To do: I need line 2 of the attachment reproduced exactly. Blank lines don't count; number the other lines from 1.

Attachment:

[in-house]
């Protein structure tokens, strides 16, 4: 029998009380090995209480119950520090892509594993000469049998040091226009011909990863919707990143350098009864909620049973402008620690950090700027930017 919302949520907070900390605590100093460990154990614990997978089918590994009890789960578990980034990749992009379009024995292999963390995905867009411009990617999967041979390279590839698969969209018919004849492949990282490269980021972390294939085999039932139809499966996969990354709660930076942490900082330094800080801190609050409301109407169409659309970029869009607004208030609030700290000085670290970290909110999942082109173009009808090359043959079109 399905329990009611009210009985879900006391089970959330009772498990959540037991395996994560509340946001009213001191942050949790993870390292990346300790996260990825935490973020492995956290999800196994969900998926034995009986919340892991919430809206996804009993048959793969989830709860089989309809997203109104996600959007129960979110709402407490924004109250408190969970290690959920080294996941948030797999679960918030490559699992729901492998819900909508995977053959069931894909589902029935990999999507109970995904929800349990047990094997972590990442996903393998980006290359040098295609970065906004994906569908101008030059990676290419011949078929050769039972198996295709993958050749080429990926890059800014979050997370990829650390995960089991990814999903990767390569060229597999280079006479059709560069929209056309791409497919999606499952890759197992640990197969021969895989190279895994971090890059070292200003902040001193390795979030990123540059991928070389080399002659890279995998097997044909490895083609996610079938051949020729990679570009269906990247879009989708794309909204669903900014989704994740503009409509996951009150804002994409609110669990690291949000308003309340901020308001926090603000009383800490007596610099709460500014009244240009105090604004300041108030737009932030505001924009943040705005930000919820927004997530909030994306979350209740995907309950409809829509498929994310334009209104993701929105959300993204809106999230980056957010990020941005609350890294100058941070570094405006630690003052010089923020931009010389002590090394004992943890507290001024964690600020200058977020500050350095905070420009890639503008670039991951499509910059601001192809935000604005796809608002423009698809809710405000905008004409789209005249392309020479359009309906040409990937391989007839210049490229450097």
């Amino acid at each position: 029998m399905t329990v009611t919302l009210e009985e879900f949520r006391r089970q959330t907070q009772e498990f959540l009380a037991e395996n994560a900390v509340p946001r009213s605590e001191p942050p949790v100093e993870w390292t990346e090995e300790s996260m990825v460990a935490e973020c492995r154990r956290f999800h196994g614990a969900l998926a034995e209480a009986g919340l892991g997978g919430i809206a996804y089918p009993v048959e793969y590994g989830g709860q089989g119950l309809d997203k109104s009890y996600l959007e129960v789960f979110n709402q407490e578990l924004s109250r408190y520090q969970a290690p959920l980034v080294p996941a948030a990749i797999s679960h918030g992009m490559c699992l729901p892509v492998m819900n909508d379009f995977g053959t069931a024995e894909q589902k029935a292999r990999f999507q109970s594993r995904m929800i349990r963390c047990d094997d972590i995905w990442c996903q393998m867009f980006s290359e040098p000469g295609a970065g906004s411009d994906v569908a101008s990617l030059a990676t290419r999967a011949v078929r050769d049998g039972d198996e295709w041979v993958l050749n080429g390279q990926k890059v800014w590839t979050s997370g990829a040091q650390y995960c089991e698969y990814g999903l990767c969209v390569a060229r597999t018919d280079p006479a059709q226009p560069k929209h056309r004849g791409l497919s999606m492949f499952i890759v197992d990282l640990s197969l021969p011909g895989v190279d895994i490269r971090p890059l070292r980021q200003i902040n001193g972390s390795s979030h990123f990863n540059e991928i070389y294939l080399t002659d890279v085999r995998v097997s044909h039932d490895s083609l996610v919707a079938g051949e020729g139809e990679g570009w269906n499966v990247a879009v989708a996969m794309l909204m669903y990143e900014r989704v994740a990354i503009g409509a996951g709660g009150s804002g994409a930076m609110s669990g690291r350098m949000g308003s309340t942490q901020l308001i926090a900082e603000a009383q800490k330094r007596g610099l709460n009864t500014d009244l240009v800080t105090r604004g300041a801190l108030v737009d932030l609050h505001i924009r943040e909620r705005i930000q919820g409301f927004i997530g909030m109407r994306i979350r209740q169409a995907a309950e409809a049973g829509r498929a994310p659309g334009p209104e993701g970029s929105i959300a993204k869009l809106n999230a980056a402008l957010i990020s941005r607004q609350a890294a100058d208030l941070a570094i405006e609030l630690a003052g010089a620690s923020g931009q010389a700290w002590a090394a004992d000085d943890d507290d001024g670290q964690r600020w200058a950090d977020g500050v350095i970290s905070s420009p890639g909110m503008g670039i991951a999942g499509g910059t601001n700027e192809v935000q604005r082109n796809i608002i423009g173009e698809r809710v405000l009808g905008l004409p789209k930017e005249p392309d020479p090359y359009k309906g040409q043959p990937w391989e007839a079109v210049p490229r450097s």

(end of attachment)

């Protein structure tokens, strides 16, 4: 029998009380090995209480119950520090892509594993000469049998040091226009011909990863919707990143350098009864909620049973402008620690950090700027930017 919302949520907070900390605590100093460990154990614990997978089918590994009890789960578990980034990749992009379009024995292999963390995905867009411009990617999967041979390279590839698969969209018919004849492949990282490269980021972390294939085999039932139809499966996969990354709660930076942490900082330094800080801190609050409301109407169409659309970029869009607004208030609030700290000085670290970290909110999942082109173009009808090359043959079109 399905329990009611009210009985879900006391089970959330009772498990959540037991395996994560509340946001009213001191942050949790993870390292990346300790996260990825935490973020492995956290999800196994969900998926034995009986919340892991919430809206996804009993048959793969989830709860089989309809997203109104996600959007129960979110709402407490924004109250408190969970290690959920080294996941948030797999679960918030490559699992729901492998819900909508995977053959069931894909589902029935990999999507109970995904929800349990047990094997972590990442996903393998980006290359040098295609970065906004994906569908101008030059990676290419011949078929050769039972198996295709993958050749080429990926890059800014979050997370990829650390995960089991990814999903990767390569060229597999280079006479059709560069929209056309791409497919999606499952890759197992640990197969021969895989190279895994971090890059070292200003902040001193390795979030990123540059991928070389080399002659890279995998097997044909490895083609996610079938051949020729990679570009269906990247879009989708794309909204669903900014989704994740503009409509996951009150804002994409609110669990690291949000308003309340901020308001926090603000009383800490007596610099709460500014009244240009105090604004300041108030737009932030505001924009943040705005930000919820927004997530909030994306979350209740995907309950409809829509498929994310334009209104993701929105959300993204809106999230980056957010990020941005609350890294100058941070570094405006630690003052010089923020931009010389002590090394004992943890507290001024964690600020200058977020500050350095905070420009890639503008670039991951499509910059601001192809935000604005796809608002423009698809809710405000905008004409789209005249392309020479359009309906040409990937391989007839210049490229450097």